Rob Christensen

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Two recent articles by Rob Christensen, the political columnist for the News & Observer talk about the impact of demographic changes in North Carolina.

The first article was about the impact of North Carolina population shifts on legislative redistricting. Of course we know that our metropolitan areas are growing rapidly and our rural areas have been losing population. According to Christensen, almost half of the state’s 100 counties have lost population since the 2010 Census. Here is the demographic projection that startled me—by 2020 our “50 smallest counties will have 13 percent of North Carolina’s population, while Wake and Mecklenburg counties alone will have more than 21 percent of the population.”

The second article focused on how rapid population growth has transformed our state and its culture. Christensen emphasizes again that “nearly all of the growth is in the urban areas—particularly the Triangle and Charlotte metro areas—the rural areas and small towns are stagnant or dying.” The explanation for the shift is a familiar one. The decline of agriculture and the major hit to North Carolina’s industrial base caused by the loss of textile mills and furniture factories. As he correctly points out, those trends are unlikely “to change because they are being driven by market forces.”

Here are another couple of comparisons from Christensen that surprised me. “It is easy to forget that Charlotte is now larger than Detroit, Seattle, Denver or Boston, and that Raleigh is now larger than Miami, Minneapolis, Cleveland or New Orleans.”  Take a look at the following maps that compare North Carolina’s population distribution in 1930 and 2010.

NC Population Distribution 1930
NC Population Distribution 1930
NC Population Distribution 2010

What are the implications of these changes for the School? I honestly don’t know, but we need to think about them in our strategic foresight process as we position ourselves to be successful over the next twenty years.

For example, most conversations about the rural-urban divide tend to focus on how to help struggling rural areas. Maybe it makes sense for us to invest more resources in serving urban areas that will face complex challenges associated with over-the-top population growth. Are there fields of expertise associated with selected urban issues where the School should add faculty capacity? If we want to impact the lives of the greatest number of people, should we focus more energy on the governments in those places where the most people will be located—urban and metropolitan areas?

I’m not suggesting that we ignore rural communities and their officials, but I am suggesting that we think hard about the balance of our work in the future.

4 thoughts on “Demography and Destiny

  1. This was the subject of our entire Fall 2000 issue of Popular Government.

    I agree that it ought to be part of our background for planning at SOG. But like other big cultural and demographic trends, it’s something that affects nearly everyone’s field of work, as it underlies all aspects of governmental services. It’s not clear to me that a focus directly on urban vs. rural issues would help us in our mission. Cf. The NC Rural Center.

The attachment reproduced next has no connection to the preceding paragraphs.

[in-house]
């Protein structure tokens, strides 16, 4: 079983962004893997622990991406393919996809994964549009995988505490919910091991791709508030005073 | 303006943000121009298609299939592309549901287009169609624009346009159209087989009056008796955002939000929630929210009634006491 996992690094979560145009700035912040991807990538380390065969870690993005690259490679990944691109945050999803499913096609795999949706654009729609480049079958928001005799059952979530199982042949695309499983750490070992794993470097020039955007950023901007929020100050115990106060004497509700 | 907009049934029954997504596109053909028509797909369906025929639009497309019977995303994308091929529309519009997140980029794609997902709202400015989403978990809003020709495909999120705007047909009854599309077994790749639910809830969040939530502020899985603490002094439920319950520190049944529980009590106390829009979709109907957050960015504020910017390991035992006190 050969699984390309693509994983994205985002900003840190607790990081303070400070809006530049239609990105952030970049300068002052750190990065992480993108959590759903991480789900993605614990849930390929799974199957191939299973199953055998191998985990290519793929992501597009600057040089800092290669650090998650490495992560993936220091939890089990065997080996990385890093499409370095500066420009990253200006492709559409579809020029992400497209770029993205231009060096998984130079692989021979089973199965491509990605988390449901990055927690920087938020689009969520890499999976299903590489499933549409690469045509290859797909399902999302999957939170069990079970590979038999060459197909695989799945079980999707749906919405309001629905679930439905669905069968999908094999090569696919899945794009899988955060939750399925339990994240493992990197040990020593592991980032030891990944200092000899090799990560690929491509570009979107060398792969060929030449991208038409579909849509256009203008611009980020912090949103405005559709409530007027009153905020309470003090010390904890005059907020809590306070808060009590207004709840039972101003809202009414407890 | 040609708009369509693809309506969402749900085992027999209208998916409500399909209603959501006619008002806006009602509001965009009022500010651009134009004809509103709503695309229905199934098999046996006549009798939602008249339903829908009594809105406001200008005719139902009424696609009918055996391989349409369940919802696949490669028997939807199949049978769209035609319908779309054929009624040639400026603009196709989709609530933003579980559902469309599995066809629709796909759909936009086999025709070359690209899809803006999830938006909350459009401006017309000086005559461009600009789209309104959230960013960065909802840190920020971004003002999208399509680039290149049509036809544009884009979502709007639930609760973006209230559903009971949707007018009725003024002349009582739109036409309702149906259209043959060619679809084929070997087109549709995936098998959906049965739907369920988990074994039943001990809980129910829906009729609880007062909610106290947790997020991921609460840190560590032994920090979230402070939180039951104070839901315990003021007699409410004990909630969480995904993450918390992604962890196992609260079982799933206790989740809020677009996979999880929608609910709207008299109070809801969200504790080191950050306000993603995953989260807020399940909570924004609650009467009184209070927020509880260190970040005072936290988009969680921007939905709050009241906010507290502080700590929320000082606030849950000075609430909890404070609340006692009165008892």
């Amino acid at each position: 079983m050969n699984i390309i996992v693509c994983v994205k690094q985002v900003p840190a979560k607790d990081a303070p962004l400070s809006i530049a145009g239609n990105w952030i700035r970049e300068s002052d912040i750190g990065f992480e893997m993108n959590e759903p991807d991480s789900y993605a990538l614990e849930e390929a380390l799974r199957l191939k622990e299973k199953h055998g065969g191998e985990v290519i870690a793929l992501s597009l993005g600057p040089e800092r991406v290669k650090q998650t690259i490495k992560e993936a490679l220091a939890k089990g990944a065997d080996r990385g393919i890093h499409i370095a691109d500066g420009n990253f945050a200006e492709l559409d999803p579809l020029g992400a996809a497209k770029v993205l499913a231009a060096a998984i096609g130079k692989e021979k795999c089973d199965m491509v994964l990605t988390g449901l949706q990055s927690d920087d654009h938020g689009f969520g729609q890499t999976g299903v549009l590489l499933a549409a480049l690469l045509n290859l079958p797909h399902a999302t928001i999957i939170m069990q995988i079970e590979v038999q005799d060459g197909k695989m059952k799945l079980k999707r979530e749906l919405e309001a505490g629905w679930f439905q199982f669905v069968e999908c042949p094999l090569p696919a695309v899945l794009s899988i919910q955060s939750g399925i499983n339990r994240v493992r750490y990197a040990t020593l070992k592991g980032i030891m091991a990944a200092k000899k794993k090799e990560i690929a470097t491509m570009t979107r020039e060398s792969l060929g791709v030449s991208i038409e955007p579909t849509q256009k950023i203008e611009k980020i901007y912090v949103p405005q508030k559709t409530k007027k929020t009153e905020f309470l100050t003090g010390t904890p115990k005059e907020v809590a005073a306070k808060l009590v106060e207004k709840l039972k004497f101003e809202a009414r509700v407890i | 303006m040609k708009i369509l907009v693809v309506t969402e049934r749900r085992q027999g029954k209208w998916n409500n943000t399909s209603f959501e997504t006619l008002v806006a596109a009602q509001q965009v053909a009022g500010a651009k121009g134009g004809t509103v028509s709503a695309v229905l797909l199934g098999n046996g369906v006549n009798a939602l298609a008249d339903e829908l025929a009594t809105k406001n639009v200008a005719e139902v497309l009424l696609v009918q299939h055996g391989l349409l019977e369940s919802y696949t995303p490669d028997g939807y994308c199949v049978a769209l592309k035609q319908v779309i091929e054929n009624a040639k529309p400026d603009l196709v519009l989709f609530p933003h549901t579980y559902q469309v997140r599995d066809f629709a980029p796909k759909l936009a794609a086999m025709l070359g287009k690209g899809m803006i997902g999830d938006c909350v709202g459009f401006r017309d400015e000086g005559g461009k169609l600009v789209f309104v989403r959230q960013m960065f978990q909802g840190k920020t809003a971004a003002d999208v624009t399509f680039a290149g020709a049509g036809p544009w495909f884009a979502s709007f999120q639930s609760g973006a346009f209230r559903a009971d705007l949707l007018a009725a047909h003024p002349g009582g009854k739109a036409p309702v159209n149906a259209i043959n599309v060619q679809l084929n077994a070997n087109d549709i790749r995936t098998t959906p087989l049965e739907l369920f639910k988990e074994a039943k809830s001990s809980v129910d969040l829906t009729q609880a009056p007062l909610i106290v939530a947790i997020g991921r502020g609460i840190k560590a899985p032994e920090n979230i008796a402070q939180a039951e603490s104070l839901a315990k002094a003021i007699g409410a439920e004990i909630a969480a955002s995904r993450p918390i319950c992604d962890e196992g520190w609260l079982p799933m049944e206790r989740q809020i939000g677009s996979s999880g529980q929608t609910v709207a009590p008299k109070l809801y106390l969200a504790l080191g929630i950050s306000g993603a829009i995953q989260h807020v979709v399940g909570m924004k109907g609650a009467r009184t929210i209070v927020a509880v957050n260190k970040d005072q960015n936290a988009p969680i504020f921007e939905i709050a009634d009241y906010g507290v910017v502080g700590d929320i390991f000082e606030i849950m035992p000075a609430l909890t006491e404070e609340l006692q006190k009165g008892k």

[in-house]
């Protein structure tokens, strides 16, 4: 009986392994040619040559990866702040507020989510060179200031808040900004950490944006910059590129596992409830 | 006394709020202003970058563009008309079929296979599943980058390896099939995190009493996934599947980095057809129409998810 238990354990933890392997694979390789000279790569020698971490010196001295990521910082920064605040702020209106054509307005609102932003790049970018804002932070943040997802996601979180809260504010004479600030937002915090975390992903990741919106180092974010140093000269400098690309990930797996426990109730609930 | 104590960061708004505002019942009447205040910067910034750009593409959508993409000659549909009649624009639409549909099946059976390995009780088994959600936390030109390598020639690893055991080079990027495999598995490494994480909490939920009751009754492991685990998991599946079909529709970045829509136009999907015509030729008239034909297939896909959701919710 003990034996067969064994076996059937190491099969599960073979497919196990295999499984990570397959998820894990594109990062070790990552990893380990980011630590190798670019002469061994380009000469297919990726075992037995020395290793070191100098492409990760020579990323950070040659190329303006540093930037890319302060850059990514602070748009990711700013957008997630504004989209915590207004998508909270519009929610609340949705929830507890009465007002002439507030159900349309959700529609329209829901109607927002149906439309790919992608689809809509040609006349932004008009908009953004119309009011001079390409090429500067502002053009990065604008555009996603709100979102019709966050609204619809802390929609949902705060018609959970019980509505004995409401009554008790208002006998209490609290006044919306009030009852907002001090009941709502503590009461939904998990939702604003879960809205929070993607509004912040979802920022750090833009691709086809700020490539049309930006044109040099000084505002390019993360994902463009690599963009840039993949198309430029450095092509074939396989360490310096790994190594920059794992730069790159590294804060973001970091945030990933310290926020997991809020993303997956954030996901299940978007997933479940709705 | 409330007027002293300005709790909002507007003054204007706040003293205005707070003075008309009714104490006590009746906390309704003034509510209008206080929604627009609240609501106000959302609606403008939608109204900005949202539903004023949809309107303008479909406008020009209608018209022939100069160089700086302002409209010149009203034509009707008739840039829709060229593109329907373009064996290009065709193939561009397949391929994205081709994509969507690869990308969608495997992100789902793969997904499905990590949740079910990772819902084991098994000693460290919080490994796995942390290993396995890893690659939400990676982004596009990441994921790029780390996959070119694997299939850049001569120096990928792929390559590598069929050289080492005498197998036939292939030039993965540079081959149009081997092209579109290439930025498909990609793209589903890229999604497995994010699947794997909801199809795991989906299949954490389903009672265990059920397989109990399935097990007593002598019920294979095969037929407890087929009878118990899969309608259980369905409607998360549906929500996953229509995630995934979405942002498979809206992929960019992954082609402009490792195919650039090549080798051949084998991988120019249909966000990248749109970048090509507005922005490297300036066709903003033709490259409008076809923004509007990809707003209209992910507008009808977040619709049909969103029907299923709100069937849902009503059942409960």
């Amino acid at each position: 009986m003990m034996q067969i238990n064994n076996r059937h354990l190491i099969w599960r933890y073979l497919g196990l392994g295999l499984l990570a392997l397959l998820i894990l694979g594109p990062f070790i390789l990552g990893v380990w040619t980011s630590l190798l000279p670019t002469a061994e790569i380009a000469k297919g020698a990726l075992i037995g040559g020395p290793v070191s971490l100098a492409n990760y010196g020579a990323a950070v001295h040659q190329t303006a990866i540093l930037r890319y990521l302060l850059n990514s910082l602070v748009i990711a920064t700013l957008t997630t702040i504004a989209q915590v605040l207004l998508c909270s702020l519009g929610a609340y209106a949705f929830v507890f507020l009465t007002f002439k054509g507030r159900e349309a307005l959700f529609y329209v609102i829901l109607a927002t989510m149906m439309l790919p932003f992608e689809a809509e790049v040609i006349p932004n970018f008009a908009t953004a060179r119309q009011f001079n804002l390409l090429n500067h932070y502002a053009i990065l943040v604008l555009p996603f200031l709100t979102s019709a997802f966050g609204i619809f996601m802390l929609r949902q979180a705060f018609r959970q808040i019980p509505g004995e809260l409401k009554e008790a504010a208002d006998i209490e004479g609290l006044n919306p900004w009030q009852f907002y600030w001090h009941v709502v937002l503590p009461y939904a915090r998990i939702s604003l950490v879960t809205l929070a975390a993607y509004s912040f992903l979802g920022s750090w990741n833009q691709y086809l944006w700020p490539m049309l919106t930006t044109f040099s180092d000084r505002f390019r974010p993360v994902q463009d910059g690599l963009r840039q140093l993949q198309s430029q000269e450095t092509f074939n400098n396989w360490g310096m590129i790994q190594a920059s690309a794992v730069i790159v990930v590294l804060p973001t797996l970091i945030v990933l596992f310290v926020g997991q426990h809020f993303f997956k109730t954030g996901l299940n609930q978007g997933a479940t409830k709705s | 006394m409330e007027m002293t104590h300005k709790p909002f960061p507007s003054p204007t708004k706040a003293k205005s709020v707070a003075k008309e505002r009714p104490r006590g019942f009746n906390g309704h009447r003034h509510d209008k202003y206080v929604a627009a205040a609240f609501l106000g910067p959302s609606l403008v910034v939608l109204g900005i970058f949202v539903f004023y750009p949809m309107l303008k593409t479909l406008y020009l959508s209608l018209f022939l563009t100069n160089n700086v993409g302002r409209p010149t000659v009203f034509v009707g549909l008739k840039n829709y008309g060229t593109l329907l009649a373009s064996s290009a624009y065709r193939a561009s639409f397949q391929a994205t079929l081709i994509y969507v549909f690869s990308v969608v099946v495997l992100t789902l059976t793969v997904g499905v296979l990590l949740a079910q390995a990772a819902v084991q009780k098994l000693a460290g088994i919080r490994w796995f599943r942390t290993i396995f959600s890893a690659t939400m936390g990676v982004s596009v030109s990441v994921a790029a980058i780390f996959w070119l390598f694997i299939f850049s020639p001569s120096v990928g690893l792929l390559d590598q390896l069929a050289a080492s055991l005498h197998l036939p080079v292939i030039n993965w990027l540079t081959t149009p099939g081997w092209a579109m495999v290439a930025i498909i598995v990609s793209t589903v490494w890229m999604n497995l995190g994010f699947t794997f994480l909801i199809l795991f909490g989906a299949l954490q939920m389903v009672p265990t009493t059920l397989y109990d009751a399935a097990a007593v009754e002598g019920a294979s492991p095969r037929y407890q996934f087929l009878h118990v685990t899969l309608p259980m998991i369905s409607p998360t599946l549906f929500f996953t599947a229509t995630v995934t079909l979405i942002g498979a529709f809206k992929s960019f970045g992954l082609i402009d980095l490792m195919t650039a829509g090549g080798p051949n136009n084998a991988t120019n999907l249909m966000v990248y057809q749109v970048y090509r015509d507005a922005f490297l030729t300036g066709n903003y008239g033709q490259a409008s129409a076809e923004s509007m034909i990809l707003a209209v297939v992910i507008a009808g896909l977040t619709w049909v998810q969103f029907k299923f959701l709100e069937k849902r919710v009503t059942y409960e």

2. All county registers of deeds must have the same expertise and provide the same services. Urban counties take in more than enough register fees and excise taxes to cover the expenses of highly qualified staff and the latest systems in their offices; these registers contribute to the general funds in their urban counties. Rural counties compete for general fund revenues to meet expenses to operate. All need the same training and advice, but urban counties have more of an advantage in being able to get some advice from county attorneys, IT staff, and elsewhere. I agree with Richard with respect to there being no difference in focus in what I do; it is important to remember how much rural counties depend on us but worry they will be forgotten in Chapel Hill and Raleigh.

    1. I completely agree that for lots of our work the expertise and services required by rural and urban counties are the same. That is especially true in most of our legal fields and areas like governmental accounting. I wonder if that holds true across all fields. I assume, for example, that the needs could be very different in some legal fields like land use. Or in areas like community and economic development. The other question is whether there are different or expanded fields where the School should invest in new faculty resources because of the need in urban areas. One we have talked about in the past is transportation issues. I don’t have any confidence in the answer, but I worry a bit that our general one-size-fits-all approach may not be as successful in the future.

  3. It may also make us re-think how we deliver services. People still like face to face training, but the prospect of getting out to rural areas has never excited us. But a what about more regional schools – a concentrated version of muni and county offered in Charlotte? would these be places to test out offering that were necessarily all NC material (budgeting?)

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